When I lived in New Zealand, I discovered the joy of multi day hiking and camping trips. We would set off into a national park for days at a time with everything we needed to survive strapped to our backs. It was one of the best travel experiences of my life. There is nothing more empowering than knowing you can survive in the wilderness and going to sleep and waking up under the stars.
Before I went on my first multi day hiking trip I did a lot of research and made sure I bought the necessary gear. Some day I will post a full packing list, but since it is gear month here at OurOyster.com, I wanted to share with you some of my favourite gear for hiking or camping trips.
Steripen or Clean Water System
Clean water is a must. When I was hiking in New Zealand, the back country huts would have water supplies of collected rain water, but they always advised to boil it for at least 5 minutes before drinking. We didn’t like the idea of wasting that much fuel just to get drinking water – because when you are hiking for 5 – 6 hours per day you need A LOT of water. Also since our camping pot was quite small, it would have taken AGES to boil enough water for two people each day.
That’s why I decided to buy a device called a Steripen. The Steripen works by using an ultraviolet light to disrupt the DNA of any living creature, no matter how small, in your water. The UV light can’t go through plastic, and the light is only activated when it is fully immersed in water, so it is perfectly safe to use.
The Steripen uses batteries, so if you are on a only trip, make sure you take a few spares.
There are other water purification systems out there, but we personally love our Steripen. If you use another system, we would love to hear about it in the comments.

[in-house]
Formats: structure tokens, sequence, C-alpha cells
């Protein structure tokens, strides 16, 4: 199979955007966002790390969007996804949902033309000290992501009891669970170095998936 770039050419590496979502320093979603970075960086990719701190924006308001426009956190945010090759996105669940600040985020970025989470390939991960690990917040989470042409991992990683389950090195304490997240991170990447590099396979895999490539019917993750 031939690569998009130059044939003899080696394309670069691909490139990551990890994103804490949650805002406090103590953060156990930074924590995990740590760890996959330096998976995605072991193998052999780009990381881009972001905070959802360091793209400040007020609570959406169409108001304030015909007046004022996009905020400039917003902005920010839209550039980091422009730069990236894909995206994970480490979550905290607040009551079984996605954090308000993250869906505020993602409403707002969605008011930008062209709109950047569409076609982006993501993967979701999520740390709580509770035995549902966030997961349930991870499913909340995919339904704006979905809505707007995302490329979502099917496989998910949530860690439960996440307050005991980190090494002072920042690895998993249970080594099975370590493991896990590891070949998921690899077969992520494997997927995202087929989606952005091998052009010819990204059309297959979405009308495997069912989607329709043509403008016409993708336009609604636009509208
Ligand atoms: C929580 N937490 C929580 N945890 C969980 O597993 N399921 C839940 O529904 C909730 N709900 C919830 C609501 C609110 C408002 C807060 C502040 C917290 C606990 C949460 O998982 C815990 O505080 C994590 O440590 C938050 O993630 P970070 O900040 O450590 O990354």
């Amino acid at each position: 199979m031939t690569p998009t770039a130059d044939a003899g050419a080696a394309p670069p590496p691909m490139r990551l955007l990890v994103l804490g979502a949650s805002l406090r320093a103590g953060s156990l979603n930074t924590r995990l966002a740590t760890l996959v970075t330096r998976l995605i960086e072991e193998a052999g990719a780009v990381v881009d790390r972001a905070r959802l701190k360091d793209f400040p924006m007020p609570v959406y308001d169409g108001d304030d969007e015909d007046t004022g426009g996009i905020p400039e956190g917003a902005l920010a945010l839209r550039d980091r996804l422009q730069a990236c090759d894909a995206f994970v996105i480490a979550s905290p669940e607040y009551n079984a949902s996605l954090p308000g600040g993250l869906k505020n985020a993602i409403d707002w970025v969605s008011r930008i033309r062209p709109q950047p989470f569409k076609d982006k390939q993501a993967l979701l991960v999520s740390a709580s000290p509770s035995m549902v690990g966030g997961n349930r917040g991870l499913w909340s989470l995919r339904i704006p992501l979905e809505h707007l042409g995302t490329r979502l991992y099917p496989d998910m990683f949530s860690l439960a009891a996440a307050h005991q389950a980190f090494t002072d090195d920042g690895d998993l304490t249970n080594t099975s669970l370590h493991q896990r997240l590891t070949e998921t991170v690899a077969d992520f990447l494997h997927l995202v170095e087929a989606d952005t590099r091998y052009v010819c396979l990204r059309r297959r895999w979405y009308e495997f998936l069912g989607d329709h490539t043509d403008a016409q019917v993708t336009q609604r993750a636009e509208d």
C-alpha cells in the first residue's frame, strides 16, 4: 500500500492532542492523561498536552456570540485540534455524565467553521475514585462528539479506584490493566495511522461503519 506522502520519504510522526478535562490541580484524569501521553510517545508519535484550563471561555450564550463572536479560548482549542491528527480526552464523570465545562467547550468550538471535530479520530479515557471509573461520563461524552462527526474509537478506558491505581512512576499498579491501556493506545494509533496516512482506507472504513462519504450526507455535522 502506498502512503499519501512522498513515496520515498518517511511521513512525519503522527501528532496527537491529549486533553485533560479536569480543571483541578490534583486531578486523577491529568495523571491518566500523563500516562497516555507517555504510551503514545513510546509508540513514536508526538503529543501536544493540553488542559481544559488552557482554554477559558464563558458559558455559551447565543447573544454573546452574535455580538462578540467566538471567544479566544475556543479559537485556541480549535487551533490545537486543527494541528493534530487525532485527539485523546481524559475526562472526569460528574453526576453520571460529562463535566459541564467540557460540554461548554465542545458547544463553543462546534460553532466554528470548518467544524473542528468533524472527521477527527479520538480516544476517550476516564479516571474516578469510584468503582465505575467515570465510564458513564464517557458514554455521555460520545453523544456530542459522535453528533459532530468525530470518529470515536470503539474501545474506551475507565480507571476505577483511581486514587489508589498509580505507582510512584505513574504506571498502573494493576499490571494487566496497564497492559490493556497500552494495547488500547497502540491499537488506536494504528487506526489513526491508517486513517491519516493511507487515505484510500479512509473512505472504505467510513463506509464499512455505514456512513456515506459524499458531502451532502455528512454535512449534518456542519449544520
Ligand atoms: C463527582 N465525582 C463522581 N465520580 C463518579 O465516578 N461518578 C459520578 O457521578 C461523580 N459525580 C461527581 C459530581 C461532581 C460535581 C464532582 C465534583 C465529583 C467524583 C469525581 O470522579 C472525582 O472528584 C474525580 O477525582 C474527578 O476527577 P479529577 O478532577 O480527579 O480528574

If you are trekking in the true wilderness, you will want a GPS to make sure you are on the right track. There are plenty of varieties out there. I personally like the GPS watches which you wear on your wrist. Obviously the map capability is going to be less than in a full handheld GPS, but you are much less likely to lose it if it is strapped to you!
Of course, you could always go the old occasioned way and have a compass. No batteries required!
I have crap knees. I think it’s a curse of most tall people. Going up doesn’t bother me too much, but coming down hill starts to really hurt me after a while. I heard that using hiking poles takes the majority of the impact shock off our knees so I decided to give them a go. It really, really worked.
I have seen some really cool hiking poles out there as well. The ones I have, have a ball that screws off the handle, and underneath is a camera attachment which turns the poles into a tripod. I have also seen some with little compasses in the handle as well.
This is essential for hiking. Especially if you are traveling with some of the awesome tech gear I have recommended in this post. A dry bag will set your mind at ease that your sensitive belongings are protected. I have heard of some people getting a large dry bag that essentially lines their backpack in order to keep everything dry, but I found that just having a medium sized one for my maps and electronics worked fine.
Sadly, many people go missing and perish when out in the wilderness. Weather conditions can change suddenly, and injuries can happen which threaten your ability to survive when out in nature. If you are *really* going off the beaten track you will want a personal locator. This is great even if you are only going to be out of cell phone coverage for a short time. Even something as simple as a sprained ankle can be life threatening if you are far away from cell phone coverage.
If you plan on surviving on more than just cold food, or need to boil your water you will need some sort of camp stove. There are tons of varieties on the market, but we really like the Omnifuel stove. Most typical camp stoves attach to a bottle of fuel which you use up, detach, and throw away when the canister is empty. The Omnifuel stove however, is refillable, and best of all, you can fill it with ANY type of fuel. It can burn white gas, kerosene, diesel, aviation fuel, and similar petroleum fuels, and will attach to butane or propane canisters. This fuel versatility makes it ideal for trekkers who really plan to get off the beaten track.